“Users are unable to complete their desired tasks because the current website is hard to navigate. This is a problem because it causes frustration and users will leave the website, causing Capitol Hill Books to lose revenue and users without their desired products.”
HOW MIGHT WE STATEMENTS
How might we organize Capitol Hill Books in an orderly fashion where users can find desired products?
How might we edit and recategorize titles to better fit the book content?
How might we provide a smoother checkout process for users?
How might we browse best-sellers and see what is popular amongst other users?
How might we filter products by price range, age, and similar demographics?
For the open card sort, I was pleasantly surprised. Overall, there were many variations of common threads for categories used to title the products. Most users categorized mostly the same TV and movies together, coming up with similar names to categorize the products. Titles such as “cooking,” “history,” “kids” or “children,” “games,” and “travel” were very popular. Overall, it was very interesting to pick a part the card sort to see what different users associate groupings with.
For the closed card sort, I thought that the titles were simple enough for users to categorize the products into. It was interesting to see my own bias involved, and how it didn’t exactly play out that way. Instead, 67-100% products were placed under the correct category. I think for the future, conducting more open card sorts to obtain more robust data would translate better into a stronger closed card sort. I also did only have three users for the closed card sort, so that may have limited my data too.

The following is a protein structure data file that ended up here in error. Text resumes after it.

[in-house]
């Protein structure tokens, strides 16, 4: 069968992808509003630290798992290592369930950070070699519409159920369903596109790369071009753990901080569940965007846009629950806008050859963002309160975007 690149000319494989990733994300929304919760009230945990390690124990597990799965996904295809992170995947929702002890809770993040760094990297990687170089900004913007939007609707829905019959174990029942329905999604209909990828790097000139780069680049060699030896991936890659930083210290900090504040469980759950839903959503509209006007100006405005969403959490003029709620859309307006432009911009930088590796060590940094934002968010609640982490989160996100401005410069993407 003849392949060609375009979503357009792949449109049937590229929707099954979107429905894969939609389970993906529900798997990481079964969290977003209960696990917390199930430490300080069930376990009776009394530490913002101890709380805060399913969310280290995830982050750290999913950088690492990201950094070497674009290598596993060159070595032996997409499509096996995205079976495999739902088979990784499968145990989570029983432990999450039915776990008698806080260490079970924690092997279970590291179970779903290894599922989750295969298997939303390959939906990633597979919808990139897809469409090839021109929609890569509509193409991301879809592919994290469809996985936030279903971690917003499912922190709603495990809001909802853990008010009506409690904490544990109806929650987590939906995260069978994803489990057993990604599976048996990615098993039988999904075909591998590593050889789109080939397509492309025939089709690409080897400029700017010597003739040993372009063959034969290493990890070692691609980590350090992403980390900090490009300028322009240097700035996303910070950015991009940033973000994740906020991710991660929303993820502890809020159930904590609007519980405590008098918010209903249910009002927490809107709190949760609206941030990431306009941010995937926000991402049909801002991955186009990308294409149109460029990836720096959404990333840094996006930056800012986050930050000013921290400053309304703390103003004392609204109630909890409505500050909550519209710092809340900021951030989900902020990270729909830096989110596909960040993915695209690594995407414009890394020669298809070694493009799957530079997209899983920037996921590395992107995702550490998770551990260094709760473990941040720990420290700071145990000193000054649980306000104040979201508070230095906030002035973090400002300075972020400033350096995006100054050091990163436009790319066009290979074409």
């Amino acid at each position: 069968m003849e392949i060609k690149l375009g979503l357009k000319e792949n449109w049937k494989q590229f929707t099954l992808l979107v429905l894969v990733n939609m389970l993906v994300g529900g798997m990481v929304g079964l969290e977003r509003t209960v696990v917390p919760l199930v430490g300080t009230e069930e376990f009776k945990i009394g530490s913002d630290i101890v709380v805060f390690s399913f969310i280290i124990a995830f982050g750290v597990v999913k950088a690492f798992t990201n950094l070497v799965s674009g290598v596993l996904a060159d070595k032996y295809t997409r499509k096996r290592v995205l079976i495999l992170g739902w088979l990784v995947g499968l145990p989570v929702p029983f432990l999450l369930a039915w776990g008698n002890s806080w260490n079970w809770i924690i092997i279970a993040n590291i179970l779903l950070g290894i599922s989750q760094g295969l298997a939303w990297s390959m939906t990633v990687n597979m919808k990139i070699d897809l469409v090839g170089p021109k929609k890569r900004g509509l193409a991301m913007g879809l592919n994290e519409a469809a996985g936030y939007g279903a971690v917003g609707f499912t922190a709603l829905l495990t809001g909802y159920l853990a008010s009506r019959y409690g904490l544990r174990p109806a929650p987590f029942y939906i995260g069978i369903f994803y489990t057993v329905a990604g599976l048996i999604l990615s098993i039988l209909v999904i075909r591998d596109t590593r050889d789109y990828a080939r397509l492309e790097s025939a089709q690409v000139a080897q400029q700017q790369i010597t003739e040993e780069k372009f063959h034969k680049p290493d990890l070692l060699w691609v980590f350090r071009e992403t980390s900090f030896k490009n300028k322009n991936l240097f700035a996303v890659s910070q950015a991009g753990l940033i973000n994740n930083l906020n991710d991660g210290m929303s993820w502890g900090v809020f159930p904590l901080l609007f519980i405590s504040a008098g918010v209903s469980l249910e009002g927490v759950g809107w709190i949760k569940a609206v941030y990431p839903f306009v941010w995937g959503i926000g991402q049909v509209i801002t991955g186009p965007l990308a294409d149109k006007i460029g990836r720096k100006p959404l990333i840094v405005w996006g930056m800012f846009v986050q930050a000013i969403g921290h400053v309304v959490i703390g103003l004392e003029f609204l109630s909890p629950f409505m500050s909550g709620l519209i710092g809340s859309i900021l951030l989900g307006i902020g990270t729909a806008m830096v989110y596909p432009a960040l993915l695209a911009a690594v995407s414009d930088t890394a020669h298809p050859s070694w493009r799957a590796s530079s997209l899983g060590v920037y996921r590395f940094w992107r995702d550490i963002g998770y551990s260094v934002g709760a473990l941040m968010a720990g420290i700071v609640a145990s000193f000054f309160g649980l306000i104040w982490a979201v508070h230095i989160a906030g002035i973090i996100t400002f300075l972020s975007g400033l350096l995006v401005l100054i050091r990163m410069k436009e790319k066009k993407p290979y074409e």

Early ideation was to create a visually appealing website (for both desktop and mobile) where users could browse through books to purchase. Additionally, each book would have reviews available, price clear, and easy shipping information available. Having all of that on the product page of each book (and multiple listings together) would make finding and purchasing a book easier and quicker.
Sketches helped me ideate many ways to approach the site redesign and decide which direction to go in.
Wireframes were helpful as a stepping point to the clickable prototypes, and bridged the gap from the sketches into the prototype.
Initial User Testing: First Round
I tested if users would be able to:
Browse all categories, select ‘Children,’ and view You Can’t Take an Elephant on the Bus.
Add You Can’t Take an Elephant on the Bus to cart and checkout.
60% of users completed task 1 with no errors.
50% of users completed task 2 with no errors.
This spoke volumes to me about how my design was not as effective as I'd liked and needed to be iterated upon.
Design Iterations: First Round
I played with more color variety for ease of spotting CTA’s, etc. It was hard for users to navigate smoothly with just the blue as an accent color.
The addition of applying Gestalt's Laws and making sure color, spacing, font, etc. were clear and consistent made all the difference in how easy the website was to navigate. This is of utmost importance because we want our target user, Evelyn, to feel comfortable finding and purchasing books to gift. Now, the website is more inviting for users of all ages, helping to make sure that the Capitol Hill Books' website will attract more users with diverse age demographics.
Continuing this project, I would add the ability to look at past orders and recommend books off of that. The whole point of Capitol Hill Books’ redesign was for user functionality and as Evelyn is our predominant user, this would be extremely helpful for her to quickly purchase a new gift.